Russia said earlier this week that it would "fundamentally" cut back military operations near Ukraine's capital—but so far, it appears that they are sticking to the pledge about as well as they stuck to their claim that they weren't planning to invade Ukraine. Pentagon Press Secretary John Kirby said Wednesday the US has seen "the repositioning of a small percentage of the troops and the battalion tactical groups that Russia had arrayed against Kyiv" but there is no sign that Russia plans to de-escalate the conflict, ABC reports.
Kirby said less than 20% of troops in the Kyiv area are being "repositioned," apparently to prepare for deployment elsewhere in Ukraine, while others are establishing new positions and the city is still being bombarded. The mayor of Chernihiv, another city Russia had promised to scale back attacks on, said Wednesday that Russia had kept up its bombardment, targeting civilian infrastructure instead of military buildings. In other developments:
- Zelensky doesn't believe Russian promises. In his nightly address Wednesday, Ukrainian President Volodymyr Zelensky said that although talks are continuing, he doesn't believe Russia's promise to de-escalate the fighting, the Guardian reports. He said the war is at a "turning point" and thanked President Biden for an additional $500 million in aid announced Wednesday.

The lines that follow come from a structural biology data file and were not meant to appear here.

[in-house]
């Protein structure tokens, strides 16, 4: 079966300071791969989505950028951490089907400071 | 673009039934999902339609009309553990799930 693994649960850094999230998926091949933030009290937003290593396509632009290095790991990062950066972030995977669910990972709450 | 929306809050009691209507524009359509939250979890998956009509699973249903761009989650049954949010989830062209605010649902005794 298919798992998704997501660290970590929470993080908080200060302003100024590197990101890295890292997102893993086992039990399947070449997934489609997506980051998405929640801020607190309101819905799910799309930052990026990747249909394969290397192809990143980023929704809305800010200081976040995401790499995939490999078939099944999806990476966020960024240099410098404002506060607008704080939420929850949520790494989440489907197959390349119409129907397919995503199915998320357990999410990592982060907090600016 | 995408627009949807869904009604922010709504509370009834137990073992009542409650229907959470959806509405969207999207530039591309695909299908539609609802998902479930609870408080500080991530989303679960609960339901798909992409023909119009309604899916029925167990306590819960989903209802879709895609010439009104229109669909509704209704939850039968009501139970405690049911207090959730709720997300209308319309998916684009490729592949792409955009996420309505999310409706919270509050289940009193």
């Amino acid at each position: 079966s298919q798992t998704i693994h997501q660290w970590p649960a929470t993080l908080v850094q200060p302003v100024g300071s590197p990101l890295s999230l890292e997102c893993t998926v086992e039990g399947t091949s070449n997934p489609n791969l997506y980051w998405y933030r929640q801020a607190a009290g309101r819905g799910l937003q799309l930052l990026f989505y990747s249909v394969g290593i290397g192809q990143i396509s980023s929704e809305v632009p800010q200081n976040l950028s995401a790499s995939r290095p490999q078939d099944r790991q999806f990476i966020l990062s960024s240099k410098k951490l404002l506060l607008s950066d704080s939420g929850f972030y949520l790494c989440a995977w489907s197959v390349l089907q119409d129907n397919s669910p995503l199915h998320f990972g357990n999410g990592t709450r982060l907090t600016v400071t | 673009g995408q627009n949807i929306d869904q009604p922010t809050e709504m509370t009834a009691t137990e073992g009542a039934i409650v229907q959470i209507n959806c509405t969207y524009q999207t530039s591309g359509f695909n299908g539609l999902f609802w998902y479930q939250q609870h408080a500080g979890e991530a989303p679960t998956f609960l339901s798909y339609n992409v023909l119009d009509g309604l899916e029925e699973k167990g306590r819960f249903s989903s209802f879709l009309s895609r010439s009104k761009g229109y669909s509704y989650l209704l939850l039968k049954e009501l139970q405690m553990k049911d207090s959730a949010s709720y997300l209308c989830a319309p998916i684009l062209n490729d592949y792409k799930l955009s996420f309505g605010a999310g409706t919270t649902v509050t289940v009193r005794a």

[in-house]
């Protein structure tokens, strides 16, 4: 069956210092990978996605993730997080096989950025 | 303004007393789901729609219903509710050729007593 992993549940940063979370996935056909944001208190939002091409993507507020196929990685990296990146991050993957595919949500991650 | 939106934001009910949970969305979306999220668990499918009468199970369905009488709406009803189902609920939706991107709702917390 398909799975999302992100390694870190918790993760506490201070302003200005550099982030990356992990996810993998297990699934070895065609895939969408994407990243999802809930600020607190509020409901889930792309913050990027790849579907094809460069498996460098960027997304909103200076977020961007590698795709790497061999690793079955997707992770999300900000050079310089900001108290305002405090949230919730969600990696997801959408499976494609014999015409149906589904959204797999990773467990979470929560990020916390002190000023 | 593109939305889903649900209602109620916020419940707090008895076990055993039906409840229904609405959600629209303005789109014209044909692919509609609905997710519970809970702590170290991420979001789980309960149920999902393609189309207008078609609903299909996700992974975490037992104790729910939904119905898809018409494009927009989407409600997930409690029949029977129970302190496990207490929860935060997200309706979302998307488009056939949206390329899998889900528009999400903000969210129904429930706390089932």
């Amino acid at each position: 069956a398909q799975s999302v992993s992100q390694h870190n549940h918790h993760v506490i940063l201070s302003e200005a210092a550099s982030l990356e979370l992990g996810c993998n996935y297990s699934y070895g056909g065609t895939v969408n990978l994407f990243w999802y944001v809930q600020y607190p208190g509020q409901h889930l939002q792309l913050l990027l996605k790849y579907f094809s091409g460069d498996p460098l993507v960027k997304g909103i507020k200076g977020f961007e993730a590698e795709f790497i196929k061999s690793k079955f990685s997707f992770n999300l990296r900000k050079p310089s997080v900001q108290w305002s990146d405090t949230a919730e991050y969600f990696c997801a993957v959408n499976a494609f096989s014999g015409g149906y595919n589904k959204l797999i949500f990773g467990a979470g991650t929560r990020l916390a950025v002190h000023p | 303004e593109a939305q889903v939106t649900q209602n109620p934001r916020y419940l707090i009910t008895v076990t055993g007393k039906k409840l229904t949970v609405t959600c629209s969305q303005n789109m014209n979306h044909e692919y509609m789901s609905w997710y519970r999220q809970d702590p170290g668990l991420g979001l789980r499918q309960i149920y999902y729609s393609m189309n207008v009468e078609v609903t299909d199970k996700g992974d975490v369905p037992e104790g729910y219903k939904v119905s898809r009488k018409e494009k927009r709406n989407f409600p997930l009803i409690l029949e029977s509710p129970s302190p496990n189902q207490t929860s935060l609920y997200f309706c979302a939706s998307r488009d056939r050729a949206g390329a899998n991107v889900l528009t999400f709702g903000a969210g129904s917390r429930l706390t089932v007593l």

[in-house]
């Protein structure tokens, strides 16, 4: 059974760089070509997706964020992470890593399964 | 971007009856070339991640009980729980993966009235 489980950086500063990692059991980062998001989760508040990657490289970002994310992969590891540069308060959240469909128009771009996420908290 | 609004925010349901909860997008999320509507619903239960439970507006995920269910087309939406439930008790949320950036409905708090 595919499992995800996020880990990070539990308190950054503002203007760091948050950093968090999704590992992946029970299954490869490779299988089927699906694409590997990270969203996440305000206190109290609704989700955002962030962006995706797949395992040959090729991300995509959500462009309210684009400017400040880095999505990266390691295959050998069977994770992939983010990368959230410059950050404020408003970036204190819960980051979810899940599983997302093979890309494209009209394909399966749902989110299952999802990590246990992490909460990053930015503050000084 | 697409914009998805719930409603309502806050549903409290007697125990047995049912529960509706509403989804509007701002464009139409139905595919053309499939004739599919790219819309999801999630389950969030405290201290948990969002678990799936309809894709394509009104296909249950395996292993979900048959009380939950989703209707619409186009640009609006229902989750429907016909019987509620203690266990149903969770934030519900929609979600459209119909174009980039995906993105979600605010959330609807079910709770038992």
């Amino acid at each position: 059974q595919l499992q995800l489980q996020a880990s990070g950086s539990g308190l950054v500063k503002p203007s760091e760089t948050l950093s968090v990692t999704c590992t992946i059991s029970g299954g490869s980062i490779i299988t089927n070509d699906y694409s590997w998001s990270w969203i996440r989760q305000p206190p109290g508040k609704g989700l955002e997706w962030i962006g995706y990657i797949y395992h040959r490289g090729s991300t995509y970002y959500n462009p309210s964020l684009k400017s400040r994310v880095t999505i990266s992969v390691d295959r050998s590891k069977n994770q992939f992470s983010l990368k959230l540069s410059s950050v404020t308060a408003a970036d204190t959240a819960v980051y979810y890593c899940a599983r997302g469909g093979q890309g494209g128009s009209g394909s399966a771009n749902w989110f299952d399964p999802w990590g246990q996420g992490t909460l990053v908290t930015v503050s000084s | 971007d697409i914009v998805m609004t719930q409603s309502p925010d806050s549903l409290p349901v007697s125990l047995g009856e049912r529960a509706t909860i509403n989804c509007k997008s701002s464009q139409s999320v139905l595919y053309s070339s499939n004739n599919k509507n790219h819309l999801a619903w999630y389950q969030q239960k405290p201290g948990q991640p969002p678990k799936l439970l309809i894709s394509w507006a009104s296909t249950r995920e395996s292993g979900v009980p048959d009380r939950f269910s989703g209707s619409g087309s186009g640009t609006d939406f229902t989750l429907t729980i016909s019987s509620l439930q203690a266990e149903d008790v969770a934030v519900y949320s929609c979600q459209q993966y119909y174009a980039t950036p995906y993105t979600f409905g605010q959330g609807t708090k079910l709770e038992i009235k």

- Fresh attempt to evacuate Mariupol. The BBC reports that dozens of buses have been sent to Mariupol in a new effort to evacuate civilians trapped in the shattered city. Russia has declared a one-day ceasefire in the city but it's not clear whether it will hold. Previous attempts to evacuate civilians and deliver humanitarian aid have been thwarted by relentless Russian bombardment.
- Spy chief says Russian troops are refusing to carry out orders. Jeremy Fleming, director of Britain's GCHQ intelligence agency, said Thursday that morale is so low among Russian troops some are sabotaging their own equipment and refusing to carry out orders, the New York Times reports. "We know Putin’s campaign is beset by problems—low morale, logistical failures, and high Russian casualty numbers," Fleming said. He said some Russian aircraft had been accidentally shot down by their own side.
- Kremlin denies Putin has been misinformed. Putin spokesman Dmitry Peskov pushed back Thursday against US intelligence reports that the Russian leader is being misinformed about the true state of the invasion, the AP reports. "They simply don’t understand what’s going on in the Kremlin, they don’t understand President Putin, they don’t understand the mechanism of decision-making, they don’t understand the way we work," said Peskov.
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